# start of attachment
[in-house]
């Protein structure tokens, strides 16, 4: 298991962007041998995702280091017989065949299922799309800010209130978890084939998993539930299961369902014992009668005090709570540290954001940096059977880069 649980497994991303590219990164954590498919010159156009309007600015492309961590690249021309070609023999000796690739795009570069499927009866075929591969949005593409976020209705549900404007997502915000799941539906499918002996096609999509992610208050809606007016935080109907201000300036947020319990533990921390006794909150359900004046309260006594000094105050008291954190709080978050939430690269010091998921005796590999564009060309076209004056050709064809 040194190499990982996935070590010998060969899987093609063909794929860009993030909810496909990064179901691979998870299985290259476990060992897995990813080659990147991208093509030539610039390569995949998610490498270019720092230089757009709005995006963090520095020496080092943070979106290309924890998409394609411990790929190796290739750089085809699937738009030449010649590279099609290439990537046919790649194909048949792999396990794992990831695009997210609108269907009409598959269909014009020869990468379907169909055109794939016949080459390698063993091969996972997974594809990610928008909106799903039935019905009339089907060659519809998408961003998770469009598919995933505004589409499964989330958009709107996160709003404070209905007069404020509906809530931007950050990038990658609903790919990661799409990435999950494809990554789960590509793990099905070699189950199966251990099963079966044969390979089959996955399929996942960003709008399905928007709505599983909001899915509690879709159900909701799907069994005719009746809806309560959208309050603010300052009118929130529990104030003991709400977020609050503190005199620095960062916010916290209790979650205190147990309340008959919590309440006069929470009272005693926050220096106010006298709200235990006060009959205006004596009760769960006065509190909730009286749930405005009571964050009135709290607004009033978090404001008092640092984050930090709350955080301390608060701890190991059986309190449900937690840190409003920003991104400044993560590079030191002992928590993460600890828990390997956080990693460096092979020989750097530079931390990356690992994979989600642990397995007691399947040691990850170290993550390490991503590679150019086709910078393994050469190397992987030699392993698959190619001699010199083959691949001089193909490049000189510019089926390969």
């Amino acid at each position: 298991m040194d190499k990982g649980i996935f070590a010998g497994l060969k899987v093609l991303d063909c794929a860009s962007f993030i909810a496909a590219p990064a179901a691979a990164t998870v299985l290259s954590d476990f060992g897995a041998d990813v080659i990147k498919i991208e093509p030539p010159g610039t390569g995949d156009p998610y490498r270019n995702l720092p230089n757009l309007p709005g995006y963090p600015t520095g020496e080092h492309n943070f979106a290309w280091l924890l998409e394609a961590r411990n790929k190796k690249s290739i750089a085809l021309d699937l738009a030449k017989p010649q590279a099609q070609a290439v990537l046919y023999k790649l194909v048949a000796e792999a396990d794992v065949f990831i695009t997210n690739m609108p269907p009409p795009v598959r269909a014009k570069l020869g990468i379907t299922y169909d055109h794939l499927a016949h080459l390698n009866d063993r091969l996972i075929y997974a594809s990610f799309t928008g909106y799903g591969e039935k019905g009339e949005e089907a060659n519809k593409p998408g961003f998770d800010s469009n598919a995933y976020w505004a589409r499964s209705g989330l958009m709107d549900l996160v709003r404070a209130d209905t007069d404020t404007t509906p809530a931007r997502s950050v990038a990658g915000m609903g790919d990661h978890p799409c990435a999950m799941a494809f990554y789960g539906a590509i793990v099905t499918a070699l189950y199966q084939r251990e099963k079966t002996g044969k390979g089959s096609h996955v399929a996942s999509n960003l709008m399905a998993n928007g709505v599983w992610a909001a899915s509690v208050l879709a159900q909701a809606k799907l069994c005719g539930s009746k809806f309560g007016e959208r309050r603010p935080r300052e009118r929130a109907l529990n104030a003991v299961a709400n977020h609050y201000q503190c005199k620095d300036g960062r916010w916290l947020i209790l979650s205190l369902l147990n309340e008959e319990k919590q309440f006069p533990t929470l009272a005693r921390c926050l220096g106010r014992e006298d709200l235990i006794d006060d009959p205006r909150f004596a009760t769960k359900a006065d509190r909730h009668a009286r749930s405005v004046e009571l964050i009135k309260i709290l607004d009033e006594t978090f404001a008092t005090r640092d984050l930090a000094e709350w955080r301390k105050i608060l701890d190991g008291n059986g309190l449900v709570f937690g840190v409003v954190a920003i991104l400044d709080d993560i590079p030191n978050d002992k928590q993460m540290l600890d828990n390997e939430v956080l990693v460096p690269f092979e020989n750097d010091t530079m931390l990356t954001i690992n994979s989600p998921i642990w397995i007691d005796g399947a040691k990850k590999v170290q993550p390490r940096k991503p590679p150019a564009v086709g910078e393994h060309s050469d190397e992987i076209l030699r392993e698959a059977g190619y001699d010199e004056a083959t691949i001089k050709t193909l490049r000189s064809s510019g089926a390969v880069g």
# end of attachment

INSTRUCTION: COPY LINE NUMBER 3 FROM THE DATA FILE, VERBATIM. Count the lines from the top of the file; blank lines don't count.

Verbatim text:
């Amino acid at each position: 298991m040194d190499k990982g649980i996935f070590a010998g497994l060969k899987v093609l991303d063909c794929a860009s962007f993030i909810a496909a590219p990064a179901a691979a990164t998870v299985l290259s954590d476990f060992g897995a041998d990813v080659i990147k498919i991208e093509p030539p010159g610039t390569g995949d156009p998610y490498r270019n995702l720092p230089n757009l309007p709005g995006y963090p600015t520095g020496e080092h492309n943070f979106a290309w280091l924890l998409e394609a961590r411990n790929k190796k690249s290739i750089a085809l021309d699937l738009a030449k017989p010649q590279a099609q070609a290439v990537l046919y023999k790649l194909v048949a000796e792999a396990d794992v065949f990831i695009t997210n690739m609108p269907p009409p795009v598959r269909a014009k570069l020869g990468i379907t299922y169909d055109h794939l499927a016949h080459l390698n009866d063993r091969l996972i075929y997974a594809s990610f799309t928008g909106y799903g591969e039935k019905g009339e949005e089907a060659n519809k593409p998408g961003f998770d800010s469009n598919a995933y976020w505004a589409r499964s209705g989330l958009m709107d549900l996160v709003r404070a209130d209905t007069d404020t404007t509906p809530a931007r997502s950050v990038a990658g915000m609903g790919d990661h978890p799409c990435a999950m799941a494809f990554y789960g539906a590509i793990v099905t499918a070699l189950y199966q084939r251990e099963k079966t002996g044969k390979g089959s096609h996955v399929a996942s999509n960003l709008m399905a998993n928007g709505v599983w992610a909001a899915s509690v208050l879709a159900q909701a809606k799907l069994c005719g539930s009746k809806f309560g007016e959208r309050r603010p935080r300052e009118r929130a109907l529990n104030a003991v299961a709400n977020h609050y201000q503190c005199k620095d300036g960062r916010w916290l947020i209790l979650s205190l369902l147990n309340e008959e319990k919590q309440f006069p533990t929470l009272a005693r921390c926050l220096g106010r014992e006298d709200l235990i006794d006060d009959p205006r909150f004596a009760t769960k359900a006065d509190r909730h009668a009286r749930s405005v004046e009571l964050i009135k309260i709290l607004d009033e006594t978090f404001a008092t005090r640092d984050l930090a000094e709350w955080r301390k105050i608060l701890d190991g008291n059986g309190l449900v709570f937690g840190v409003v954190a920003i991104l400044d709080d993560i590079p030191n978050d002992k928590q993460m540290l600890d828990n390997e939430v956080l990693v460096p690269f092979e020989n750097d010091t530079m931390l990356t954001i690992n994979s989600p998921i642990w397995i007691d005796g399947a040691k990850k590999v170290q993550p390490r940096k991503p590679p150019a564009v086709g910078e393994h060309s050469d190397e992987i076209l030699r392993e698959a059977g190619y001699d010199e004056a083959t691949i001089k050709t193909l490049r000189s064809s510019g089926a390969v880069g």